Updated: Mar 14, 2019
As our teeth mature from tiny tooth buds within our jaws, they gradually emerge into the mouth through a process called "eruption." Although the exact biology behind tooth eruption hasn’t been able to be fully explained by any one theory and it is likely a multifactorial process, there are several mechanisms that seem to be at work in tooth eruption.
Mechanisms of Tooth Eruption
Resorption of the overlying hard tissue (bone, baby tooth, etc.) from enzymes in the dental follicle. The dental follicle is best seen on an x-ray as a dark bubble above the tooth. Remodeling of bone and creation of a path for tooth movement by the dental follicle is essential to the process of tooth eruption. Hydrostatic pressure at the tip of the developing tooth root helping to push the tooth gradually into the mouth.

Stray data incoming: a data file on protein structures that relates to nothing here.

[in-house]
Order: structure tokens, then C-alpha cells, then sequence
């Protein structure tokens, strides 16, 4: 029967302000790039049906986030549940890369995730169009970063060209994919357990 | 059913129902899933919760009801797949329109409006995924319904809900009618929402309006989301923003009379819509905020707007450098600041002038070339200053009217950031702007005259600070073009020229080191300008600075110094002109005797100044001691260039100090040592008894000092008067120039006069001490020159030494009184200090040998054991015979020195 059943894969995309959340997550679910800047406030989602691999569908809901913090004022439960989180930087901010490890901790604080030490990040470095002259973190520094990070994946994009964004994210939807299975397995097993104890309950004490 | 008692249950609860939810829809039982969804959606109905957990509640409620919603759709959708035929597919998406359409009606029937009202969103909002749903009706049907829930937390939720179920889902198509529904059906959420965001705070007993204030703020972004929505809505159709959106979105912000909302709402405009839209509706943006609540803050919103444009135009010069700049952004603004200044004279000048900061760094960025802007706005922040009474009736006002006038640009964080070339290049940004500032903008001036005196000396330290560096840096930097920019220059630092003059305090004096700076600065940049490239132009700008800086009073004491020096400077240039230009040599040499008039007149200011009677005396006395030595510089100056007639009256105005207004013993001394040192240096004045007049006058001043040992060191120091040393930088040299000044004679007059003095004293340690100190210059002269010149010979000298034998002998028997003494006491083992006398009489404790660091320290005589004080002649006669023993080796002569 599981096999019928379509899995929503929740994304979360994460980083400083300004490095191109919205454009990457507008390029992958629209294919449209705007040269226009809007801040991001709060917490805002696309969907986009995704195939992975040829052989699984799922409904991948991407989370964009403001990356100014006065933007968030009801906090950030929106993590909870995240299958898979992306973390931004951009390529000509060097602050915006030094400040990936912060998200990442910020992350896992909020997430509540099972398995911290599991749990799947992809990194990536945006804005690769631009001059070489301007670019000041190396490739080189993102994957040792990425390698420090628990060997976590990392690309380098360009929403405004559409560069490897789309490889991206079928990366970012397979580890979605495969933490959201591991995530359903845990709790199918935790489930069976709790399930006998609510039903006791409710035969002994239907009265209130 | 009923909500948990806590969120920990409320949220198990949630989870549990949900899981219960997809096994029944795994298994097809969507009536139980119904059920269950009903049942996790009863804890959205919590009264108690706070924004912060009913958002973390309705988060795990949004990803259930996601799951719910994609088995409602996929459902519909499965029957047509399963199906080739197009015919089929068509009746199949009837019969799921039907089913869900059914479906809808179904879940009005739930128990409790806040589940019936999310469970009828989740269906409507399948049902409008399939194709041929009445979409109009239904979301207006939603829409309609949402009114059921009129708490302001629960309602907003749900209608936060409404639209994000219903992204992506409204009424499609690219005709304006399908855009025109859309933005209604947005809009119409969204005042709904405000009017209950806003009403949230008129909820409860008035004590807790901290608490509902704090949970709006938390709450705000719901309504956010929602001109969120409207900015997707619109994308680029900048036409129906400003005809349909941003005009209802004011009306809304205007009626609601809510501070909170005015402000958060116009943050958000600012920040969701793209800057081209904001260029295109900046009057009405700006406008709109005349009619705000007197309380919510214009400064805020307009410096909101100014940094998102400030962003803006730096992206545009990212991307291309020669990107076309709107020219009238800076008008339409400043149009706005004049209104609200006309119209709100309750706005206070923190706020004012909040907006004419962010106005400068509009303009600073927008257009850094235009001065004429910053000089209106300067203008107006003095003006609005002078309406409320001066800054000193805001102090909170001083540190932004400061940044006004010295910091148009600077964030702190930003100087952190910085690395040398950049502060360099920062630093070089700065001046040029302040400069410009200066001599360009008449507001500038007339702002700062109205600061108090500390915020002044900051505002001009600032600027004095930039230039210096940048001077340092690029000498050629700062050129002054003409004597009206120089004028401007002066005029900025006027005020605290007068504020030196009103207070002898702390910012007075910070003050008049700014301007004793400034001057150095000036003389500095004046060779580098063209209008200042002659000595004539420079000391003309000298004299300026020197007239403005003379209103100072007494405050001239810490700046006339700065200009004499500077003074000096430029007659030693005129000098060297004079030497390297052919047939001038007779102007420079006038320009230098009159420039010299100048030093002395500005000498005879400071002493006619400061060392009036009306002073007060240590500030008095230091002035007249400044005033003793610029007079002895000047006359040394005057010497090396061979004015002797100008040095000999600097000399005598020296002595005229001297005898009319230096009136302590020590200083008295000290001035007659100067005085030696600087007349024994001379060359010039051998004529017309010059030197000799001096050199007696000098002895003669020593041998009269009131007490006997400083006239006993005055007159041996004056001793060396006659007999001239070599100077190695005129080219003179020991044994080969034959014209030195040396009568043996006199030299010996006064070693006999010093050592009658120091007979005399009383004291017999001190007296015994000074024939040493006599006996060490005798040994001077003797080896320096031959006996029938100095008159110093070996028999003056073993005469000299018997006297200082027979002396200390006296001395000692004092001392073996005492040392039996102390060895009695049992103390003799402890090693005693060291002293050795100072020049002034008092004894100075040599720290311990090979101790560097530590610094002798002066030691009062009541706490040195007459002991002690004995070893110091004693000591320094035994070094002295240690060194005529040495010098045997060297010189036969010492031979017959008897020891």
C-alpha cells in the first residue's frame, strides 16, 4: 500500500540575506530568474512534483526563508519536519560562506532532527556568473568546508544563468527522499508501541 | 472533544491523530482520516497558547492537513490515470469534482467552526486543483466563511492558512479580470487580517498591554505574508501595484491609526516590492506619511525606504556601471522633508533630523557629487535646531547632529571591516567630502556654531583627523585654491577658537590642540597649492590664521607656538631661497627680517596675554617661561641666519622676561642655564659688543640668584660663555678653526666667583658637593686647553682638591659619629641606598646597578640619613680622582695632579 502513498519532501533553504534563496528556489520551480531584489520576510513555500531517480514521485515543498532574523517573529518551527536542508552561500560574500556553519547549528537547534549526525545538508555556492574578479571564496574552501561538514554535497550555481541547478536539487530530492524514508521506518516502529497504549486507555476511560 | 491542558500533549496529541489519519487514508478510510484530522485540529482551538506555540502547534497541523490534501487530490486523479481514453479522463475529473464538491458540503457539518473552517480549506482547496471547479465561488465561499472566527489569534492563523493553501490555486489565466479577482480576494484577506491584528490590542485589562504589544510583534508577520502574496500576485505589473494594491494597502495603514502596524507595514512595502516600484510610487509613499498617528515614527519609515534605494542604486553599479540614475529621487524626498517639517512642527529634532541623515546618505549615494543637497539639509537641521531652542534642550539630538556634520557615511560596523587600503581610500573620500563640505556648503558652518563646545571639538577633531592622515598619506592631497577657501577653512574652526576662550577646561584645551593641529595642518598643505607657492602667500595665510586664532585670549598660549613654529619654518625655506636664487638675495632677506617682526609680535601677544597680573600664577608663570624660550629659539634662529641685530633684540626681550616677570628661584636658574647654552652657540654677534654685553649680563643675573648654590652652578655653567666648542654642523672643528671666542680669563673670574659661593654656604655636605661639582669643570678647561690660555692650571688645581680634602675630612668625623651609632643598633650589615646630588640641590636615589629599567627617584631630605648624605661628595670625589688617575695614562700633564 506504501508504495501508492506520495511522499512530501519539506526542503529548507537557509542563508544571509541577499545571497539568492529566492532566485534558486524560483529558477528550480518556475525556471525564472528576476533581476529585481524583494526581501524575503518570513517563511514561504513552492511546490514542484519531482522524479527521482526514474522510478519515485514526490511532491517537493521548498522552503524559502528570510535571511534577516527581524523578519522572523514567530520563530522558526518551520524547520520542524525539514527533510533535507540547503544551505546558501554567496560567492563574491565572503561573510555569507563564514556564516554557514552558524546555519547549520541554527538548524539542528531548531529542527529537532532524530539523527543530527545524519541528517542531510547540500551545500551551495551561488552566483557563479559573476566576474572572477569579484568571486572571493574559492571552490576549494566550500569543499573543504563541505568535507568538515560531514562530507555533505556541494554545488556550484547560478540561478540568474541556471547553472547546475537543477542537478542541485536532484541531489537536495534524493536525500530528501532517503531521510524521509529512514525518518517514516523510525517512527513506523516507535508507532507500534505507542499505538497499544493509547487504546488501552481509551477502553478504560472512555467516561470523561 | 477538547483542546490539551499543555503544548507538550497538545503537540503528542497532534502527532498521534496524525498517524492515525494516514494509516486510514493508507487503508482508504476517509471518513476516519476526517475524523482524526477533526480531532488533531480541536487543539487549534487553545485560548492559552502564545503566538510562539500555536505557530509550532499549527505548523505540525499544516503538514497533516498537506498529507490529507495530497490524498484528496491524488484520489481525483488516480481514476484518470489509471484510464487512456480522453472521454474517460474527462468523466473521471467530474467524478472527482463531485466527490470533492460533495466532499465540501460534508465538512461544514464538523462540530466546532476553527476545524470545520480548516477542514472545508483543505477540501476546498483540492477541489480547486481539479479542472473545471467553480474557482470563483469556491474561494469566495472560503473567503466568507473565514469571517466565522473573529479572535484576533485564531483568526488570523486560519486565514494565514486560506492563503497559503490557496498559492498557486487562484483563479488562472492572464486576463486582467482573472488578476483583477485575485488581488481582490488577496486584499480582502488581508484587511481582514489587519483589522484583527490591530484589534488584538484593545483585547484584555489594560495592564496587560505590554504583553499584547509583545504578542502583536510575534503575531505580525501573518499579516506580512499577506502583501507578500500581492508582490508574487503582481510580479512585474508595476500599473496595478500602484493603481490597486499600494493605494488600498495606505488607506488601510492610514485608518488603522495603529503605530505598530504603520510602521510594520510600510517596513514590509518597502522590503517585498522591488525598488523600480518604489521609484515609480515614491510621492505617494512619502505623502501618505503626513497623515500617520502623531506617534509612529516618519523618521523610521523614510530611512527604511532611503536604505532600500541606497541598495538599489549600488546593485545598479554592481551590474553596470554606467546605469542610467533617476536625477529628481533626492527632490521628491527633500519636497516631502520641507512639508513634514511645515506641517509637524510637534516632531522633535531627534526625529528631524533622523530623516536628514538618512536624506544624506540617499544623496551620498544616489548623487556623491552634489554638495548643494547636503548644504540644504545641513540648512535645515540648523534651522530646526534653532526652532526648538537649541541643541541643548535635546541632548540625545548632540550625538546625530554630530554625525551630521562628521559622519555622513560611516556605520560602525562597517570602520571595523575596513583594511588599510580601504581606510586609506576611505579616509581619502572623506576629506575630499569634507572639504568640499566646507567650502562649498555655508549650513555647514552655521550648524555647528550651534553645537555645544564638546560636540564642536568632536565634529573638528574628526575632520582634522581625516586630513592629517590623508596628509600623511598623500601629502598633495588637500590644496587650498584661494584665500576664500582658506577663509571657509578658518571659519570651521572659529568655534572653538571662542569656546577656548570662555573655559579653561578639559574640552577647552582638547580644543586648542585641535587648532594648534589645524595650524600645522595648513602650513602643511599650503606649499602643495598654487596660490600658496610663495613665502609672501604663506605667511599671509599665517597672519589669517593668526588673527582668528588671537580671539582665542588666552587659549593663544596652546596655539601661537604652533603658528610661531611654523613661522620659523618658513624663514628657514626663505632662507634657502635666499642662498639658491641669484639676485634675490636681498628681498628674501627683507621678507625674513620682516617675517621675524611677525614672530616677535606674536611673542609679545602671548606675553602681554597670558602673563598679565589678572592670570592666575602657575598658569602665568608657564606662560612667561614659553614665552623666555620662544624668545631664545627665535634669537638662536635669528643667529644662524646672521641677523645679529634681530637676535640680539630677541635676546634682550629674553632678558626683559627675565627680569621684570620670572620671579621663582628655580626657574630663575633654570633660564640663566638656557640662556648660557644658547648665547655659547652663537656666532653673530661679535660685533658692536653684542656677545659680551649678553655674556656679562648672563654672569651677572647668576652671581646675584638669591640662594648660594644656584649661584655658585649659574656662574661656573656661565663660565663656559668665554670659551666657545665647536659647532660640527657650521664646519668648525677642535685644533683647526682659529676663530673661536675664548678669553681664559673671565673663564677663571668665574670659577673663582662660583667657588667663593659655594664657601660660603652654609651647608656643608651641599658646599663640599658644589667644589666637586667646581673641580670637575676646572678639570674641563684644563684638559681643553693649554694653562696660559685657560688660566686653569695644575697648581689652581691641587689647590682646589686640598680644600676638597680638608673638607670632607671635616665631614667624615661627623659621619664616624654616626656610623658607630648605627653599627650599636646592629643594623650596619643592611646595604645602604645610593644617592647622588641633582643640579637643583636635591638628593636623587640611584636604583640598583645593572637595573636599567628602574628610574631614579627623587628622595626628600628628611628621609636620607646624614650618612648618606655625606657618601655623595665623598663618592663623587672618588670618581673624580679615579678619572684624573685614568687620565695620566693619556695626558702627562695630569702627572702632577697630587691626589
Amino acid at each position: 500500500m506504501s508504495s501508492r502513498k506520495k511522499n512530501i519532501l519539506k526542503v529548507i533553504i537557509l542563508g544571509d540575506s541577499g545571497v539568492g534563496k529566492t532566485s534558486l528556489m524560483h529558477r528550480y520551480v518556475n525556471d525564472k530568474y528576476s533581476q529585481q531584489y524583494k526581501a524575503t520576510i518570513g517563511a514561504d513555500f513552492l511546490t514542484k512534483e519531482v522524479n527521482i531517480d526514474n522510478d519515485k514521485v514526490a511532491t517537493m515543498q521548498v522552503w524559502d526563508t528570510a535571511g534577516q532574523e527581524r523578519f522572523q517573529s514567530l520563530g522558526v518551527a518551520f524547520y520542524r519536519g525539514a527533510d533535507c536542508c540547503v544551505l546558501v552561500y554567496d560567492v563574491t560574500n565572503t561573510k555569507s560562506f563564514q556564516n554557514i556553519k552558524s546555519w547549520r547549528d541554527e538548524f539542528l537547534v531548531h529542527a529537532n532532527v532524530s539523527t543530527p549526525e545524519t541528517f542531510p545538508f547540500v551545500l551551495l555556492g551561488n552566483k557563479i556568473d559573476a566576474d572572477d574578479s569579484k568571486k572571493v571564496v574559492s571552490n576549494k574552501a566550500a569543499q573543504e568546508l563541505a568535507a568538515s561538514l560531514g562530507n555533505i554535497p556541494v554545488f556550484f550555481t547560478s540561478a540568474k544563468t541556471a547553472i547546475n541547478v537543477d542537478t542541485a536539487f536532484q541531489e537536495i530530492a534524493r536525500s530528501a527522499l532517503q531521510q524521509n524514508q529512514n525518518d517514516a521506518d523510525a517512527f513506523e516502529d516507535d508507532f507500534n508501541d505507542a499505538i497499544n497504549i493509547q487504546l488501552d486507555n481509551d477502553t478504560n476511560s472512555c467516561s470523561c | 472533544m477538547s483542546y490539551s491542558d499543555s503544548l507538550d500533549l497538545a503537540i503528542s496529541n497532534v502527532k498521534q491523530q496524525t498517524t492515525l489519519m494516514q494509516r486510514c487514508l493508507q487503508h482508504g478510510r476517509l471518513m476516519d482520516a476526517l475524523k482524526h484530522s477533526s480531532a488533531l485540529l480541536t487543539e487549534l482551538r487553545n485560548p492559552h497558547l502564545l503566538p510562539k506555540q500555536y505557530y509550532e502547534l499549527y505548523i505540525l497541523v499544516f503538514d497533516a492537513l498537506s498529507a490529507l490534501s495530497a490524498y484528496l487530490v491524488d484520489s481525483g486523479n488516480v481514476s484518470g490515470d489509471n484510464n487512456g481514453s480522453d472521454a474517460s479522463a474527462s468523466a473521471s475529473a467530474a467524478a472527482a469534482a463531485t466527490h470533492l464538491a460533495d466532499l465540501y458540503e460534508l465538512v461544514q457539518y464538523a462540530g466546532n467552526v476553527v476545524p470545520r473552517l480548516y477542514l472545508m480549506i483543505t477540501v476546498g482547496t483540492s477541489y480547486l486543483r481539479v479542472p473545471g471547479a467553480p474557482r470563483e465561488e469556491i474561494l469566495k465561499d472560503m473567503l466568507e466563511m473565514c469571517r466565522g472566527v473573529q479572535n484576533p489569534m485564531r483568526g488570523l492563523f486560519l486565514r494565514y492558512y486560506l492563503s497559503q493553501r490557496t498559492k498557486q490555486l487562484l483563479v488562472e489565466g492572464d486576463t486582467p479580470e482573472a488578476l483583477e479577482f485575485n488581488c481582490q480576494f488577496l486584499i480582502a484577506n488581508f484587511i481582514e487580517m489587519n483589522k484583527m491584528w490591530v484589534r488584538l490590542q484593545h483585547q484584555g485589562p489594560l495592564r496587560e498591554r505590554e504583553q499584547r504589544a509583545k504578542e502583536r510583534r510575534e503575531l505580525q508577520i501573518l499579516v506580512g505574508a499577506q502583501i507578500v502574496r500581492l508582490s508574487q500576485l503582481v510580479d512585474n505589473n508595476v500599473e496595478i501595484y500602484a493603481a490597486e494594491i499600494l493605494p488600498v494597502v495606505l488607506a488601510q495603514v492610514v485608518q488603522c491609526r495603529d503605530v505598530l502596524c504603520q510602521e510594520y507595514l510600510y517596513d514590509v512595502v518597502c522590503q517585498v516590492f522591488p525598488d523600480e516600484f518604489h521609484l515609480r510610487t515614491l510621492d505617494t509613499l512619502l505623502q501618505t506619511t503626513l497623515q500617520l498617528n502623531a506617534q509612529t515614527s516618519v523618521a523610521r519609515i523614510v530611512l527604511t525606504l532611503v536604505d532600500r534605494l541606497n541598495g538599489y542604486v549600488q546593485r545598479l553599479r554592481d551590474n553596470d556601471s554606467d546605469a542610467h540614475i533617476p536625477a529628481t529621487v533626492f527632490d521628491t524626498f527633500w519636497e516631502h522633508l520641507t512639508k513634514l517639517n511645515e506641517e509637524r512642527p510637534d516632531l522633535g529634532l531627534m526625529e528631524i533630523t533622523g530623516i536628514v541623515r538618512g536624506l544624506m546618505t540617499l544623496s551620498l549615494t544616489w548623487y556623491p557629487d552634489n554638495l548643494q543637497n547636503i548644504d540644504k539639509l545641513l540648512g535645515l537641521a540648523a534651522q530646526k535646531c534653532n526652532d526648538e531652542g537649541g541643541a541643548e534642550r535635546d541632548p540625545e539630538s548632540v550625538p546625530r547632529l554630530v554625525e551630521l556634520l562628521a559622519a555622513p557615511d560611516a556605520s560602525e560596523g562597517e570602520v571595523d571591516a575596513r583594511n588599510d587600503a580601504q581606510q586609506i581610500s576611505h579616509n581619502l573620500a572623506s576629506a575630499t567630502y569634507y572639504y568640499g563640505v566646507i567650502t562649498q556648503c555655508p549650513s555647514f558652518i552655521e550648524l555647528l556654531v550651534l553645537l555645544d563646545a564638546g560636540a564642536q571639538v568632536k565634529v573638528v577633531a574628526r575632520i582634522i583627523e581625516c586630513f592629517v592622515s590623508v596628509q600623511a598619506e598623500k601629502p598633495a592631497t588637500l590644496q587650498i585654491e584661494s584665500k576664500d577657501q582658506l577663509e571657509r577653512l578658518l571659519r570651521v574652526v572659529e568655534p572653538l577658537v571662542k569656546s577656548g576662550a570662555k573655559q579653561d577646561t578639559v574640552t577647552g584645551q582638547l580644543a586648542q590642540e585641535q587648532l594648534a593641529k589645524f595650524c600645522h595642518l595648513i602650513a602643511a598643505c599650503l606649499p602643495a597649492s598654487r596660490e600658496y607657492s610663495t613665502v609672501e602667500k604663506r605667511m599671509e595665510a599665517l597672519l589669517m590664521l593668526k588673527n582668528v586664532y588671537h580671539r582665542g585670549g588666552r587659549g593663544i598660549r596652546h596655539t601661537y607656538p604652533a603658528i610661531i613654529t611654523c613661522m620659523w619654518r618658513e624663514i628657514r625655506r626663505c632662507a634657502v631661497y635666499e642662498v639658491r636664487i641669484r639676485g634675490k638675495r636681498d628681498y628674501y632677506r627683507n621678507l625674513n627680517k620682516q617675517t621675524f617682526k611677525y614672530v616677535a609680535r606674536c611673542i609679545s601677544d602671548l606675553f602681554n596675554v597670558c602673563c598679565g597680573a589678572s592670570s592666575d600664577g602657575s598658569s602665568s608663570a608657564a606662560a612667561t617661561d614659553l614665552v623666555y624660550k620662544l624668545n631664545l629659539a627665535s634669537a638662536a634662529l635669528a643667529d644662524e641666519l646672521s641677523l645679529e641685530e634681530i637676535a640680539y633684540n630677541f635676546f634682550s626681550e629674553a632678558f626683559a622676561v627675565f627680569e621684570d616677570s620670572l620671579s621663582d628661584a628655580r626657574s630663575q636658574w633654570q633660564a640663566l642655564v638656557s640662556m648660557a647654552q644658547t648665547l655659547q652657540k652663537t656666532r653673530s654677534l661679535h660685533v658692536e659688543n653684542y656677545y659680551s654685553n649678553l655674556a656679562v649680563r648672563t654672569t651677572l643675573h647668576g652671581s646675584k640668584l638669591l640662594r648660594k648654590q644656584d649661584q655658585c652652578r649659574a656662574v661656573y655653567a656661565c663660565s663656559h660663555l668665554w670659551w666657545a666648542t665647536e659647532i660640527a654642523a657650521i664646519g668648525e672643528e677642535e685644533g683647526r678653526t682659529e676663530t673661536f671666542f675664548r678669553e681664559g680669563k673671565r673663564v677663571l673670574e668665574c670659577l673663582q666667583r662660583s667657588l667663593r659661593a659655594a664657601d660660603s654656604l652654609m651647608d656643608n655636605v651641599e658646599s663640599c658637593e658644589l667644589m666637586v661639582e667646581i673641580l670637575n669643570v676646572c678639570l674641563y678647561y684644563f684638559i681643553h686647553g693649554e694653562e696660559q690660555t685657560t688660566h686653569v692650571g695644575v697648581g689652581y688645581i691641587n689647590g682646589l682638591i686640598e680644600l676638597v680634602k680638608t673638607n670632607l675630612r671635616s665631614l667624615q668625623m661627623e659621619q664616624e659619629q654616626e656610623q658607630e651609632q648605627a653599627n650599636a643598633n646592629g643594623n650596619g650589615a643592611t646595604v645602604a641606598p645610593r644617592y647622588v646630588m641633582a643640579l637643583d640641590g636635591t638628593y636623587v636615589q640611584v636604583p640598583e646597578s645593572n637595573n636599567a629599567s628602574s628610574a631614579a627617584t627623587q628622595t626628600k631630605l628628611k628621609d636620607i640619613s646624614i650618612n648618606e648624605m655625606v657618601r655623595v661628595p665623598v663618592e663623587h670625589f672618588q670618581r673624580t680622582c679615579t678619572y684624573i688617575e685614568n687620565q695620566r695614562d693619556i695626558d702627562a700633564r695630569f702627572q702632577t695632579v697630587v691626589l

Metabolic activity in the PDL (the periodontal ligament around the tooth root) helping to provide an eruptive force by pulling the tooth upward little by little.
Interestingly, tooth eruption happens the most during the late evening when specific controlling hormones are released (GH, thyroid hormones, melatonin, etc.) and thus it follows a circadian rhythm. All of this happens gradually until the erupting tooth finally comes into contact with something, usually the tooth in the opposing arch, and this continues to occur to compensate for worn teeth and vertical growth of our jaws as we age.